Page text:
Sunday, May 10, 2009

Sheep: Confessions of a meat eater 5

Why did I ever eat sheep?

On occasions, I got to see sheep in the countryside, and I enjoyed following them around. They make the cutest sound, and the babies are a joy to watch as they playfully frolic where ever and whenever they get a chance. These gentle and docile animals would never harm a human being, and their warm, soft fur is heavenly to touch. They are occupied with eating grass and other green leaves, however the black pellets they poop are not smelly. In a group, they stick together and follow the leader, but one or two teenagers always tend to stray.

As a child, I knew sheep were raised for wool and food, and I derived no pleasure in seeing one killed. The animal screamed in fear and pain, its eyes budged out of their sockets, and there was blood spewing everywhere. Really gross. But then it gets worst as the process of taking the animal apart started. Raising sheep was uncommon where I grew up, and its flesh was more expensive than that of a cow. Lamb and mutton were delicacies, and although I was taught to desire them, I never really did.

Interestingly, most non-vegetarian parents object to their young children witnessing the slaughter of animals. This objection betrays a sensitivity present in parents and children alike. Maybe parents are afraid the violence might leave a harmful impression on children, who may grow to revel or abhor violence. Are non-vegetarian parents more scared of the latter outcome?

Why did I eat flesh for twenty-four years? Was it because I physically enjoyed eating meat? Cooked flesh, flavored in a hundred different ways, can be tasty. The odor of some meat dishes can also be pleasurable. The general opinion at the time was that eating meat not only helped to develop stronger muscles and bones, it was actually essential for survival.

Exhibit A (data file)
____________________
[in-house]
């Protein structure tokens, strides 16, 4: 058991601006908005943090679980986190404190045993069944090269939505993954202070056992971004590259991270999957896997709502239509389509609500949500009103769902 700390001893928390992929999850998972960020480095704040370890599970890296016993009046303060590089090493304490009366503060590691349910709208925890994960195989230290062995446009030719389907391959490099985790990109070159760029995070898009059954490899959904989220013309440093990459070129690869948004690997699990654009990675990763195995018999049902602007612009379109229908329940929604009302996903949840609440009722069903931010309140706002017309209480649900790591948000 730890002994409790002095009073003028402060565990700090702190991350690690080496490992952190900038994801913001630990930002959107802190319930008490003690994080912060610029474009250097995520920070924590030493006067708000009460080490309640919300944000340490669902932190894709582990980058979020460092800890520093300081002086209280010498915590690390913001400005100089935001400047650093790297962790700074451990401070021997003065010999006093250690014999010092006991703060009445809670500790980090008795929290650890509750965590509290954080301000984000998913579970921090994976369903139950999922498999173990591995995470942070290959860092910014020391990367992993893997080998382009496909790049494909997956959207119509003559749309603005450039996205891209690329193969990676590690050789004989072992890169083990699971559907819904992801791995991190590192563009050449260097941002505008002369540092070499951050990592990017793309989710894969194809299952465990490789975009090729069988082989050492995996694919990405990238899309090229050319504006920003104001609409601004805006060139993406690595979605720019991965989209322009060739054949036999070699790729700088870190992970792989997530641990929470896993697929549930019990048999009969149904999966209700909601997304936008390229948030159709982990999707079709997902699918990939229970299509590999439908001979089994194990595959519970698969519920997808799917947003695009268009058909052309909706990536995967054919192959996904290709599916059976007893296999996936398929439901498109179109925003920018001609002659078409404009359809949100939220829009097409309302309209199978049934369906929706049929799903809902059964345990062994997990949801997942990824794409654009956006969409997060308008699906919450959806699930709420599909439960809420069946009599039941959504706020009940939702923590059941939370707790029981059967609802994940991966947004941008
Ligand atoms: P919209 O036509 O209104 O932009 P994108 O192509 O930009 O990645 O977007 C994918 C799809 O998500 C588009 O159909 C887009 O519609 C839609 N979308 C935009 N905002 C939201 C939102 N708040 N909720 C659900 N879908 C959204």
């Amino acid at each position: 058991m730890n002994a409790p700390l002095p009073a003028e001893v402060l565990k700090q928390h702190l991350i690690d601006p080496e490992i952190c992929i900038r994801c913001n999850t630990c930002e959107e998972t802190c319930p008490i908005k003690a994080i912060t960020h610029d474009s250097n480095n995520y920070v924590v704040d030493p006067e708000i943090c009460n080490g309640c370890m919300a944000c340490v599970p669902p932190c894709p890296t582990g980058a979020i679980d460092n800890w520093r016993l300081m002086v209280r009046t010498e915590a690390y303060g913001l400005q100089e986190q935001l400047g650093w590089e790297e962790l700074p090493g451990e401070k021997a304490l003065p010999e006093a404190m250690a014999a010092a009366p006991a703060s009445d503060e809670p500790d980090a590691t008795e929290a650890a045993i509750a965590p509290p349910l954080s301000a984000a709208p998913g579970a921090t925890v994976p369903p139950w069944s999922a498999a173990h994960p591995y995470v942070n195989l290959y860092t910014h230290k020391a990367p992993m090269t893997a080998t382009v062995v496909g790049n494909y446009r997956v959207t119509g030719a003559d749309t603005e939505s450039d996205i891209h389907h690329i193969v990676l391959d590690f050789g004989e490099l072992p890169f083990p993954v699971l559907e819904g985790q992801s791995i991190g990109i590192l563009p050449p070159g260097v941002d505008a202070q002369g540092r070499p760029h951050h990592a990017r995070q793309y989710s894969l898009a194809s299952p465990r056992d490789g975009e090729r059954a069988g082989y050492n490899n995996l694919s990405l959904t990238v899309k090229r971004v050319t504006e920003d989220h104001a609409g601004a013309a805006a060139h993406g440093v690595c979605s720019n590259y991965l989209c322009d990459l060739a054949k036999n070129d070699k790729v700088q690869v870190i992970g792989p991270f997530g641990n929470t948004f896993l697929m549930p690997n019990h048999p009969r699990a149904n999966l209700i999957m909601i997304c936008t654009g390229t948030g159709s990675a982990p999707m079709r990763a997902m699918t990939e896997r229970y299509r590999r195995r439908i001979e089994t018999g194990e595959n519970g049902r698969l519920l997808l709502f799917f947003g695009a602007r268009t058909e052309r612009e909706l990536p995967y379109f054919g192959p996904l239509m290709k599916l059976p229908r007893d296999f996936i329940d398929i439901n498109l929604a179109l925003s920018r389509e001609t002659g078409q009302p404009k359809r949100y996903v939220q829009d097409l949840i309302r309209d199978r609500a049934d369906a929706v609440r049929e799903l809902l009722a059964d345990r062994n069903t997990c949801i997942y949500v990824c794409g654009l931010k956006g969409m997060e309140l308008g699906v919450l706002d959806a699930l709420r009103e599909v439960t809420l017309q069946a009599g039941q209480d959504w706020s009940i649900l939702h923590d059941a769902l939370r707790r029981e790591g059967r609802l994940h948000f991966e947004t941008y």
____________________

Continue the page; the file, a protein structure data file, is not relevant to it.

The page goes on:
There were psychological reasons for eating flesh as well. Take for example, the power over animals implicit in the act of eating flesh. For people at the bottom rung of the social scale, this boost in self esteem can be important, especially for women, minorities, children, the poor. You may not be able to enjoy the life of those above you, but at least you are not as bad off as the poor animals you are eating. In other words, you pick yourself up by putting others down.

Why did I do that? I've come to accept that almost all human behavior is conditional and situational. Under the conditions I was placed, and in the situation I was in, I did what was expected of me. I was socially conditioned and psychologically programmed to eat creatures I felt a natural affiliation toward, and the consequences for nonconformity as a child includedridicule and physical abuse. So, I towed the line and played sheep.

Children and teens eat flesh because as dependents they may not have a choice. But as adults, we continue to put our minds to sleep, and blindly follow one idea or another, this leader or that preacher. Deconstructing years of programming and abuse requires a critical mind, a willingness to question authority, and the courage to stand out from the crowd. Why was I able to do this while many others cannot or are unwilling to do so?

Can a sensitivity toward all life be taught, or is the propensity toward nonconformity an innate trait?

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